The Danish organization Læger for aktiv Dødshjælp ("Doctors for active death help") has stirred up a commotion by publishing a recipe for how to commit suicide. The manual was penned by the organization's front man, retired surgeon Svend Lings and included a list of 300 suitable medications, the Jyllands-Posten daily reported.
The organization complemented the publication of the controversial manual with mail it received from Danes striving to part with life in a dignified manner. These are mostly people suffering from terminal cancer, debilitating nerve diseases or other incurable afflictions as well as relatives who write on behalf of their parents or siblings lying on their deathbed.
The 76-year-old Lings has already lost his authorization and risks three years in prison after being charged with attempting to provide active death assistance to a patient. Svend Lings himself has admitted to having helped fellow Danes commit suicide on at least 10 occasions.
The publication of the so-called "suicide tips" has prompted the debate on active death assistance to reappear in the Danish public. Merete Nordentoft, chief physician at the Copenhagen Psychiatric Center, a professor of psychiatry at the University of Copenhagen and expert in suicide prevention, called the very idea "completely crazy." Each year, about 12,000 suicides are attempted in Denmark, half of them through medical poisoning. Only 10 percent of the survivors later try taking their life again. By Nordentoft's own admission, many later suffer from profound regret.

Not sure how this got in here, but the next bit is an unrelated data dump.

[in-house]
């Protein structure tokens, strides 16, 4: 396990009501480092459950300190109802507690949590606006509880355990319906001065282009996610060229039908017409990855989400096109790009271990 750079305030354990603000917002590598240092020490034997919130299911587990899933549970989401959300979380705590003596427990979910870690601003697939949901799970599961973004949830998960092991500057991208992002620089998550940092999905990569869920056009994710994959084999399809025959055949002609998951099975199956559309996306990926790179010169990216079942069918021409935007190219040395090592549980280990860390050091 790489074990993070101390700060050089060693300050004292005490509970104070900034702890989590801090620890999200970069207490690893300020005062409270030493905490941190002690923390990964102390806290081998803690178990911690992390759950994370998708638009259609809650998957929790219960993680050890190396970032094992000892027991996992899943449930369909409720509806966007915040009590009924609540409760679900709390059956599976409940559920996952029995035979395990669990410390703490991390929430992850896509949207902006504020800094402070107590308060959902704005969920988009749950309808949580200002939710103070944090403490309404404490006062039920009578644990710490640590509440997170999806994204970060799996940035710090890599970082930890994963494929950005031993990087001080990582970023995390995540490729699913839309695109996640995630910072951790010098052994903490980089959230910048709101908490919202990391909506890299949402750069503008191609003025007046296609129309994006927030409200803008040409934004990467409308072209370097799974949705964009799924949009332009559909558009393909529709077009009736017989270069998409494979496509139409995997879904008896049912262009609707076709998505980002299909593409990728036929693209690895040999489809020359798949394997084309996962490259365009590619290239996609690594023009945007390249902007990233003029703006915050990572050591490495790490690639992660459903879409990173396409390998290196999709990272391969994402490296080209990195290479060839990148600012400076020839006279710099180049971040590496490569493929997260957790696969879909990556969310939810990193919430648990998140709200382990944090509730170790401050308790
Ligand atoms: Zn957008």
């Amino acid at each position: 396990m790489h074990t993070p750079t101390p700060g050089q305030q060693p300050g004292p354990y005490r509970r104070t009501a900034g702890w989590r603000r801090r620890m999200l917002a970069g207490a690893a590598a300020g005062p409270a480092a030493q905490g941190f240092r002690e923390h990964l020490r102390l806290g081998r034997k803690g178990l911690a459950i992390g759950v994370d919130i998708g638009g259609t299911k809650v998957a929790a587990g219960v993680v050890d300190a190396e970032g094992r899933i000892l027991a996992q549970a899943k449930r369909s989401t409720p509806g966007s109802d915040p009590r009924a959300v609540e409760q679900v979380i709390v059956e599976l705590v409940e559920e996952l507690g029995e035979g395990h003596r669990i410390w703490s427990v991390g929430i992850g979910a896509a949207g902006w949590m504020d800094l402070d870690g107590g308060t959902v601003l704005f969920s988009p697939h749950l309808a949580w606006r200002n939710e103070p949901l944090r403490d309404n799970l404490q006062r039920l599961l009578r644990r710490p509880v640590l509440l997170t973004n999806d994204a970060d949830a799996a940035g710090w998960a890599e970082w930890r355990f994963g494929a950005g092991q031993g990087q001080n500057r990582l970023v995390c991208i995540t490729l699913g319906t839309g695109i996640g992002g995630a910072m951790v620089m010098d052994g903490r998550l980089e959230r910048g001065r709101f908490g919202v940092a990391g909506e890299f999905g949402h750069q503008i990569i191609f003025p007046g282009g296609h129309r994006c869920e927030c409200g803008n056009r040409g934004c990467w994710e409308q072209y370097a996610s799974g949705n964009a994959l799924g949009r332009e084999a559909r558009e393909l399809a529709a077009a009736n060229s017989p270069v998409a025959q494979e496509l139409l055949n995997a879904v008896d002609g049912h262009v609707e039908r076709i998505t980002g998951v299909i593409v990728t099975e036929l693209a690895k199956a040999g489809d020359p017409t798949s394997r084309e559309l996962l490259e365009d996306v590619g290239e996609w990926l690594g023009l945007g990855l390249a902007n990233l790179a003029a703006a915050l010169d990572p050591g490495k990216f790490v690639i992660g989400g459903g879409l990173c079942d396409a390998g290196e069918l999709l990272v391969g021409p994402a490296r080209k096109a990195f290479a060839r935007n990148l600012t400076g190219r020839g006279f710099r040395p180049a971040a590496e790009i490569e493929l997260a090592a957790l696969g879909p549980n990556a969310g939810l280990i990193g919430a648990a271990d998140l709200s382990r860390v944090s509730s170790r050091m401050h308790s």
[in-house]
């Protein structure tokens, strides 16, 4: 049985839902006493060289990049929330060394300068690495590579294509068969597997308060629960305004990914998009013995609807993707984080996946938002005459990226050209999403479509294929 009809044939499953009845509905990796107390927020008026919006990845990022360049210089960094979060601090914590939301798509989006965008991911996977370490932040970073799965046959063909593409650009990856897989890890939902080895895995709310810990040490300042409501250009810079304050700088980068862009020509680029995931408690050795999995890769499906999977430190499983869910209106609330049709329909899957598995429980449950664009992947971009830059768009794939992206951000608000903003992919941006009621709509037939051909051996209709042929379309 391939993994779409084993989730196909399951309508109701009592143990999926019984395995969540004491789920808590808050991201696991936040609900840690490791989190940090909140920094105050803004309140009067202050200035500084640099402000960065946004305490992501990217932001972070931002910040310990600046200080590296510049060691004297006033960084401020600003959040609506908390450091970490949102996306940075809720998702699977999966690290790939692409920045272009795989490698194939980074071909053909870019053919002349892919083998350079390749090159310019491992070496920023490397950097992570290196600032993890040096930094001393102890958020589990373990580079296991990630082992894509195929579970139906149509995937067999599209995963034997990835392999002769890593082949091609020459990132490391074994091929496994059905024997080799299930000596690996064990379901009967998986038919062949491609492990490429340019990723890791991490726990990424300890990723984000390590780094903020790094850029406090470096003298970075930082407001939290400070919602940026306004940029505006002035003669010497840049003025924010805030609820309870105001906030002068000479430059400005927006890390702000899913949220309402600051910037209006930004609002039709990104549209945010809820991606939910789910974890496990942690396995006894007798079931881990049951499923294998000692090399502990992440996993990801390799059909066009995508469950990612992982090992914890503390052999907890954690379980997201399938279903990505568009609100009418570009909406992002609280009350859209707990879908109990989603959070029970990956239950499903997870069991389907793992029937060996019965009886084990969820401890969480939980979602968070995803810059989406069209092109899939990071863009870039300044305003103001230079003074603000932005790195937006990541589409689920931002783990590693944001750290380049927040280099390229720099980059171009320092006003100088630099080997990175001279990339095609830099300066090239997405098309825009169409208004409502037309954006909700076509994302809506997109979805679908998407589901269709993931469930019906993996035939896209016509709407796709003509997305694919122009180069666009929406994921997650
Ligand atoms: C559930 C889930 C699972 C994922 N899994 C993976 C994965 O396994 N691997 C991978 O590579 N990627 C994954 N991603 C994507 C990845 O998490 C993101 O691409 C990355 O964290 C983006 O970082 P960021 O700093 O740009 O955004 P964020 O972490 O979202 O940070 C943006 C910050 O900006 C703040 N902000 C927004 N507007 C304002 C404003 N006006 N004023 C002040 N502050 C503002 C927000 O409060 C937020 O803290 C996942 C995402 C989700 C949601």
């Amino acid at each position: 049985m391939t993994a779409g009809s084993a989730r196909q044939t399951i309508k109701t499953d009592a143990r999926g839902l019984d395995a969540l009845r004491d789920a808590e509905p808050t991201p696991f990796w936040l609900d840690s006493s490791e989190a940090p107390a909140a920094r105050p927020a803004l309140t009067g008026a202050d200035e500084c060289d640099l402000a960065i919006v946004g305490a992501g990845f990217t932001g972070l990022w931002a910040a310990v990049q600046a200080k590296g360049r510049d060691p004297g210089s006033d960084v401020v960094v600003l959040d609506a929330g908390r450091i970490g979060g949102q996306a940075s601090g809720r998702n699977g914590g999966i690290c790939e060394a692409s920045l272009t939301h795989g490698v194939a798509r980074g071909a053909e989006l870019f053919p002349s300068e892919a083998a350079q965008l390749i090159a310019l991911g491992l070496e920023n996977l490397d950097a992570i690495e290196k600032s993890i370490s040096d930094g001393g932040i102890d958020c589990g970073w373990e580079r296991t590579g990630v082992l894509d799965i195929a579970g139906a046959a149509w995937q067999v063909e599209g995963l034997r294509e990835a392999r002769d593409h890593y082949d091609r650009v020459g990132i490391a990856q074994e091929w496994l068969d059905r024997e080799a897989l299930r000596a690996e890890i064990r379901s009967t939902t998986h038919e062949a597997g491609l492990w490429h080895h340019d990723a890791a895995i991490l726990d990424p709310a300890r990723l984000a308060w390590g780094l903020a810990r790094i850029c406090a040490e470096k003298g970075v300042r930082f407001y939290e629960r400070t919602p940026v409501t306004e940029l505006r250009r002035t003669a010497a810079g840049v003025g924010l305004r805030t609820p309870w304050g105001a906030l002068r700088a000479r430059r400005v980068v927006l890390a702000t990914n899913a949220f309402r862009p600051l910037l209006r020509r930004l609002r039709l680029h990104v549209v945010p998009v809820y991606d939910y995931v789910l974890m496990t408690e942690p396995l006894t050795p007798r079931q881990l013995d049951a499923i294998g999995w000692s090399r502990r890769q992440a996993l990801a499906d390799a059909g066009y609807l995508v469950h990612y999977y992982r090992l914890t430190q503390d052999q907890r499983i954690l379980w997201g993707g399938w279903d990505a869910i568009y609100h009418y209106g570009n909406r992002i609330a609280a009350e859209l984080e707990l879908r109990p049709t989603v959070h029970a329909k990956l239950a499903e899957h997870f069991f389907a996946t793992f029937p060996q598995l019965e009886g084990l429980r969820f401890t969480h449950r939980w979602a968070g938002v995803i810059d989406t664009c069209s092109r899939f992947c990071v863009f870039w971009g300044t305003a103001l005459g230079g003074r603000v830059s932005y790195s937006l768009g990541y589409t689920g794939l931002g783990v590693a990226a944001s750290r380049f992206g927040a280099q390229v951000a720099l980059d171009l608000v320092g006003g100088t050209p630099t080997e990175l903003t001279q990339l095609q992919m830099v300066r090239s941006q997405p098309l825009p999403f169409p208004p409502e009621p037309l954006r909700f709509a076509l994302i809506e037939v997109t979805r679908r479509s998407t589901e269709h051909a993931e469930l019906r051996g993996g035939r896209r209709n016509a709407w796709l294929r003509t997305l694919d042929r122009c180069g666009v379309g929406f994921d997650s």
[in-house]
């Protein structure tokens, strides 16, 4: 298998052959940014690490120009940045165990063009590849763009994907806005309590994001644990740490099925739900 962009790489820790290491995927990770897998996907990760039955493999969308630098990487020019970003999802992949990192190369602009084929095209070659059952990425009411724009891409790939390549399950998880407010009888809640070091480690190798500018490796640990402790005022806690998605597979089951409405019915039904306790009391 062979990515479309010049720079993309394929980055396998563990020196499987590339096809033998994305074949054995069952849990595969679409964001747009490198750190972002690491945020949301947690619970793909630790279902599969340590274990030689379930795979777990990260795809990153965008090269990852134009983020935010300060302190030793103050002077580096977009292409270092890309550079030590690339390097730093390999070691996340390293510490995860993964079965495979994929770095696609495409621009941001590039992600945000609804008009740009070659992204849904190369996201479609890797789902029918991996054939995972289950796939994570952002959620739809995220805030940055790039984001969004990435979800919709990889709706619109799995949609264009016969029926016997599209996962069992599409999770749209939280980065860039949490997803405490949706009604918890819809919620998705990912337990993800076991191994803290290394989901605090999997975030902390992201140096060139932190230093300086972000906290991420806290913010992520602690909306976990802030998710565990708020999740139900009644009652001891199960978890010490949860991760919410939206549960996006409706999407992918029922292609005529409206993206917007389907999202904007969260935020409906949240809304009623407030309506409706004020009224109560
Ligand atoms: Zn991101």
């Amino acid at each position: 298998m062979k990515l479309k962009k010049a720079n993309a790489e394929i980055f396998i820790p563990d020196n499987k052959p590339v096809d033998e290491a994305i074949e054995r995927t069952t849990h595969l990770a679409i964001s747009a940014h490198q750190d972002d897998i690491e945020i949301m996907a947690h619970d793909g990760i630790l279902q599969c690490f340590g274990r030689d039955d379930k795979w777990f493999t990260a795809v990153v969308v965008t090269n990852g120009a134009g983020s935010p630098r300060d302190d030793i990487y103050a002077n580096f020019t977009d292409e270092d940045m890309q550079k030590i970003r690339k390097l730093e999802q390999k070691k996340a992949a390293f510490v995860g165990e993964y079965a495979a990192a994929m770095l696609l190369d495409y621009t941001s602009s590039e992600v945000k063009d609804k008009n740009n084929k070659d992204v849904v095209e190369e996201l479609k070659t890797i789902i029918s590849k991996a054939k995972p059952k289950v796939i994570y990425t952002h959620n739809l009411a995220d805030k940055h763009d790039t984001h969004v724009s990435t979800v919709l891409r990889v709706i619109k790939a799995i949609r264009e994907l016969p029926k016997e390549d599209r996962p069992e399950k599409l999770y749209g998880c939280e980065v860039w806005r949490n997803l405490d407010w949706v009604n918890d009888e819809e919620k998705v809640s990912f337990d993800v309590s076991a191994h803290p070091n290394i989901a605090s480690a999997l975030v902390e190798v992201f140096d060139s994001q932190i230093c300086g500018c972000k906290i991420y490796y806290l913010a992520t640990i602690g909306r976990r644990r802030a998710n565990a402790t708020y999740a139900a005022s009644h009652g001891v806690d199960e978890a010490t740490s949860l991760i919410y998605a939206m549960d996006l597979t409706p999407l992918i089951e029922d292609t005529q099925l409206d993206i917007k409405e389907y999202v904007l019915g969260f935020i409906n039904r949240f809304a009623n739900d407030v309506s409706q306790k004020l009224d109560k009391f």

Concern over the manual has also been expressed by the anti-suicide organization Livslinien ("Lifeline") and the Ethical Council. Liselott Blixt, who chairs the parliamentary health committee, said he wanted the minsters of health and justice to intervene in the matter.
"This should be stopped. A manual readily available on a website can give people with suicidal thoughts the last push to do it without the help they might need," Blixt said.
By contrast, Svend Lings himself is pleased that active death help is again up for debate.
"For decades, we have been discussing active death help without getting anywhere. Polls show that 70 percent of the the population advocate euthanasia, but politicians ignore it. So if we want to help people die, we have to break the law," Lings said, claiming that suicide was a "human right" and stressing that he felt a moral obligation to help suffering people. According to Lings, the manual is a "last opportunity" and an "emergency solution."
According to Lings, the manual which is based on information from scientific journals and databases is "99 percent effective" if followed correctly. He also claimed to have received positive feedback from people thanking him for their relatives' peaceful passing.
"Doctors for Active Death Help" advocate a change in the law to enable euthanasia and have worked out a citizens' initiative.
As opposed to passive euthanasia, which is referred to as "pulling the plug" and is legal in many nations, active euthanasia is only allowed in the Benelux countries, Colombia, Canada and India. Assisted suicide is legal in Switzerland, Germany, South Korea, Japan and a handful of US states.